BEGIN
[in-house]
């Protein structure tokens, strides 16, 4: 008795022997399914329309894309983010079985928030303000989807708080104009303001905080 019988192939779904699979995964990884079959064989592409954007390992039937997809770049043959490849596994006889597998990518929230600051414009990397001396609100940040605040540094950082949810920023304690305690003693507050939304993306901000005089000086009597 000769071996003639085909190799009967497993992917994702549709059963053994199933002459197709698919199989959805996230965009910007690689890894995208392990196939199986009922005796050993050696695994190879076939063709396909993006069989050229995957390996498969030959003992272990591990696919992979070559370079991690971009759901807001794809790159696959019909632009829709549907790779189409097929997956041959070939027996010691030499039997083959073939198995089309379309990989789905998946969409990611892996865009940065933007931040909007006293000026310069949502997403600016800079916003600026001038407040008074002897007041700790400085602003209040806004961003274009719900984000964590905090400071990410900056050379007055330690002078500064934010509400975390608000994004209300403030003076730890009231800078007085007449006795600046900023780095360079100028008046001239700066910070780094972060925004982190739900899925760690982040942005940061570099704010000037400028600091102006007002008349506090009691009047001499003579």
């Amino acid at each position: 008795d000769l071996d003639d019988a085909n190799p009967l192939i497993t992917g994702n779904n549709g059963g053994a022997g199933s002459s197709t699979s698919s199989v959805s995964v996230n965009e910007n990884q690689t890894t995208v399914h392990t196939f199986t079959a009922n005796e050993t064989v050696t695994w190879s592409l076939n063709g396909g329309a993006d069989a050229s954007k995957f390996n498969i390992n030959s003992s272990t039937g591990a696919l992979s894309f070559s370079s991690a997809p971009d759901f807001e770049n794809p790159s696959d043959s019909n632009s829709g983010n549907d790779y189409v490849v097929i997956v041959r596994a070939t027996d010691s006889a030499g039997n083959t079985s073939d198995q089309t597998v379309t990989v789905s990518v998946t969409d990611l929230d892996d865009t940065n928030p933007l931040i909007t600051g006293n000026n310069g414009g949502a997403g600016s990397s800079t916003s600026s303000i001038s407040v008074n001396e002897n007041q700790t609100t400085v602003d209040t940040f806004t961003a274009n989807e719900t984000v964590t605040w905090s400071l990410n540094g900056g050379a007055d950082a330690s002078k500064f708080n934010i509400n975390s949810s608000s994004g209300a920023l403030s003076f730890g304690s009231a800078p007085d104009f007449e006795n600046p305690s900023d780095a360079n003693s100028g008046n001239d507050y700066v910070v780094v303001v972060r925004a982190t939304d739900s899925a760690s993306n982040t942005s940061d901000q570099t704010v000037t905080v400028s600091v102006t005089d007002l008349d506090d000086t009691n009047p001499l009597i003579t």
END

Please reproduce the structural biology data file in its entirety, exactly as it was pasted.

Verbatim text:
[in-house]
């Protein structure tokens, strides 16, 4: 008795022997399914329309894309983010079985928030303000989807708080104009303001905080 019988192939779904699979995964990884079959064989592409954007390992039937997809770049043959490849596994006889597998990518929230600051414009990397001396609100940040605040540094950082949810920023304690305690003693507050939304993306901000005089000086009597 000769071996003639085909190799009967497993992917994702549709059963053994199933002459197709698919199989959805996230965009910007690689890894995208392990196939199986009922005796050993050696695994190879076939063709396909993006069989050229995957390996498969030959003992272990591990696919992979070559370079991690971009759901807001794809790159696959019909632009829709549907790779189409097929997956041959070939027996010691030499039997083959073939198995089309379309990989789905998946969409990611892996865009940065933007931040909007006293000026310069949502997403600016800079916003600026001038407040008074002897007041700790400085602003209040806004961003274009719900984000964590905090400071990410900056050379007055330690002078500064934010509400975390608000994004209300403030003076730890009231800078007085007449006795600046900023780095360079100028008046001239700066910070780094972060925004982190739900899925760690982040942005940061570099704010000037400028600091102006007002008349506090009691009047001499003579």
């Amino acid at each position: 008795d000769l071996d003639d019988a085909n190799p009967l192939i497993t992917g994702n779904n549709g059963g053994a022997g199933s002459s197709t699979s698919s199989v959805s995964v996230n965009e910007n990884q690689t890894t995208v399914h392990t196939f199986t079959a009922n005796e050993t064989v050696t695994w190879s592409l076939n063709g396909g329309a993006d069989a050229s954007k995957f390996n498969i390992n030959s003992s272990t039937g591990a696919l992979s894309f070559s370079s991690a997809p971009d759901f807001e770049n794809p790159s696959d043959s019909n632009s829709g983010n549907d790779y189409v490849v097929i997956v041959r596994a070939t027996d010691s006889a030499g039997n083959t079985s073939d198995q089309t597998v379309t990989v789905s990518v998946t969409d990611l929230d892996d865009t940065n928030p933007l931040i909007t600051g006293n000026n310069g414009g949502a997403g600016s990397s800079t916003s600026s303000i001038s407040v008074n001396e002897n007041q700790t609100t400085v602003d209040t940040f806004t961003a274009n989807e719900t984000v964590t605040w905090s400071l990410n540094g900056g050379a007055d950082a330690s002078k500064f708080n934010i509400n975390s949810s608000s994004g209300a920023l403030s003076f730890g304690s009231a800078p007085d104009f007449e006795n600046p305690s900023d780095a360079n003693s100028g008046n001239d507050y700066v910070v780094v303001v972060r925004a982190t939304d739900s899925a760690s993306n982040t942005s940061d901000q570099t704010v000037t905080v400028s600091v102006t005089d007002l008349d506090d000086t009691n009047p001499l009597i003579t």